Stand-up Comedy, Improv Comedy and Morning Radio

 

by Frank Murphy

 

 

I have heard program directors tell their morning show hosts to be more like Jay Leno. I disagree. Here's why.

Jay Leno follows the paradigm of stand-up comedy, which makes sense because he has been a stand-up comedian for years. A stand-up comedian writes tons of material, which he tries out on stage. Perhaps you have heard how Leno tries out monologue jokes on Sunday nights at the Comedy & Magic Club in Hermosa Beach. Before his last HBO special, Jerry Seinfeld tested his material at comedy clubs in L.A. Any comedian who is booked to appear on television will work on his or her material in the clubs for weeks before the TV show tapes.

A stand-up comedian is constantly reducing, removing and tightening his material. He may start with an hour's worth, which he will boil down to half an hour, then to 20 minutes. His goal is to have a tight 5 minute set he can do on David Letterman's or Leno's show. A headlining comedian has been doing it long enough to have several tight sets he can group together into a 45 minute show.

Imagine stand-up comedy as an upside down triangle with the fat end on top and the point at the bottom. The top represents all the ideas the comedian has for jokes. The ideas are reduced, removed and tightened to get a funny set at the point at the bottom. Jay Leno and his staff of dozens of writers start with hundreds of jokes each day. They reduce, remove and tighten them into an eight minute monologue.

Leno has to fill an hour a night. He has a staff of writers for the monologue, segment producers for "Jaywalking" and the other bits he does, talent bookers to get him guests and so on. In morning radio we have to fill four or five hours a day. To do what Leno does the same way he does it, each morning show would need a staff five times bigger than Leno's!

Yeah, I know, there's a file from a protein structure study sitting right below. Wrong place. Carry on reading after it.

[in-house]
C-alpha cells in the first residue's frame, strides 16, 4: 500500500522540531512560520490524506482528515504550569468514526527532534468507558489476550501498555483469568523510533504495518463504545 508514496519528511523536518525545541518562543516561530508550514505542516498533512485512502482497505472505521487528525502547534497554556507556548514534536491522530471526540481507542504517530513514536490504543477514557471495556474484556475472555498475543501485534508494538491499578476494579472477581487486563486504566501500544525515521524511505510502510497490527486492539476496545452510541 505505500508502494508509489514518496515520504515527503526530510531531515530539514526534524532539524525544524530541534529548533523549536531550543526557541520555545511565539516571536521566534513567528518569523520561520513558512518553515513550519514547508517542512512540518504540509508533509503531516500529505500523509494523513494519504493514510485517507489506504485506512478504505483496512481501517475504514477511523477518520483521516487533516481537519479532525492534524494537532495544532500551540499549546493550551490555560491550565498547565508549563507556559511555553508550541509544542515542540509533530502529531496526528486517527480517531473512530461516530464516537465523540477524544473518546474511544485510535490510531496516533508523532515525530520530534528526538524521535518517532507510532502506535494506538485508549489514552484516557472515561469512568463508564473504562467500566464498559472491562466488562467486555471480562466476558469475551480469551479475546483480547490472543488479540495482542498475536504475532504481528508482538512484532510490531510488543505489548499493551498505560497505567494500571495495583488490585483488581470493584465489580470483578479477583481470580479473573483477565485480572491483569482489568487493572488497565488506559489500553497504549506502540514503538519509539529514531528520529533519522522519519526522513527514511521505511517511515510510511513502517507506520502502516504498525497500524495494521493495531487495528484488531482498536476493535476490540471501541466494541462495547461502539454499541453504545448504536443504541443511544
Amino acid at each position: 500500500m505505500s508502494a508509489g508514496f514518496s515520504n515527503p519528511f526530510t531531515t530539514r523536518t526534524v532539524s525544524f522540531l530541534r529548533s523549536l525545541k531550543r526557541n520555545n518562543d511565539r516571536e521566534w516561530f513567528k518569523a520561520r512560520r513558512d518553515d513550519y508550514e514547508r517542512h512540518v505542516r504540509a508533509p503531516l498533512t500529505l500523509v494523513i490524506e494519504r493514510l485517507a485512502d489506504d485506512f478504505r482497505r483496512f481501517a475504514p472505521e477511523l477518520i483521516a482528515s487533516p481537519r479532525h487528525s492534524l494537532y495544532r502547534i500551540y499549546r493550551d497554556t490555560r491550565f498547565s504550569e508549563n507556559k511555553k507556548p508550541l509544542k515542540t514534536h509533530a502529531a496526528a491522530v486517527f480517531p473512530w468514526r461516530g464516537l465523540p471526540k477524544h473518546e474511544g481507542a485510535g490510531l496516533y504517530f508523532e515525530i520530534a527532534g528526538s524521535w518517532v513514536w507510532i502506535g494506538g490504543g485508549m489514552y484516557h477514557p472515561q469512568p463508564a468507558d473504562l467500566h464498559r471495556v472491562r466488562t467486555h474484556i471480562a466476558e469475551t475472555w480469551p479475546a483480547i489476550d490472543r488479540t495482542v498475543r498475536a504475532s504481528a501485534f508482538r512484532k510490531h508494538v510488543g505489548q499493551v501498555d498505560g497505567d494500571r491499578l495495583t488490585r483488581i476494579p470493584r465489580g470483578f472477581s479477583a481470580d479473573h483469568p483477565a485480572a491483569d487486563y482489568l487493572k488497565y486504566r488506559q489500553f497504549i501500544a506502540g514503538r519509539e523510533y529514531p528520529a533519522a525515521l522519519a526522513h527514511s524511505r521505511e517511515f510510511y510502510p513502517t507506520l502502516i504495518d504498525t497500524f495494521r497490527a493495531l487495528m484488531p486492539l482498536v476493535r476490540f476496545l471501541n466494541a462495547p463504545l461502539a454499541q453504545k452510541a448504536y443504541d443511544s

Obviously that is not realistic. And it doesn't need to be. There is another paradigm for comedy. Remember the triangle of stand-up comedy?  Turn it right side up so the point is on the top and the wide end is on the bottom. You now have the paradigm of improv comedy.

In improvisational comedy, the actors take something small and expand on it.  They add jokes and references to build comedy on the spot. An improv comic needs to be well read and aware of references that will make his audience laugh (in radio we call that "showprep").

Imagine a morning radio show as a timeline. A stand-up comedian would need a lot of overlapping upside down triangles to fill a single morning show with the points. An improv comic needs one point that he can expand to fill a whole segment of the radio show with the wide end of his triangle.

In an improv comedy class, the participants have to practice listening. The most basic rule of improv comedy is "accept and advance." This is practiced in an exercise called "yes and" in which one comic listens to what his partner says and adds information to it. Without listening, the comedy is lost. This is a valuable skill for morning radio as well. Many radio hosts think they should be the only person talking on their show. A good host listens to his sidekicks, callers and support staff in search of relatable material.

I recently shared this theory with a programming executive for a group that owns radio stations in several large and major markets. He decided to send his morning show teams to improv comedy classes and has been pleased with the results.

There are stand-up comedians who are terrible radio guests because they don't want to use up any of their material. There are other stand-up comedians who are good radio guests because they have enough material that they don't mind doing some of it on a radio show. And there are some stand-up comedians who are great radio guests because they can improvise and make up jokes on the spot. I think great radio hosts can be found using the same criteria.

 

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Copyright 2001 Frank Murphy. All rights reserved.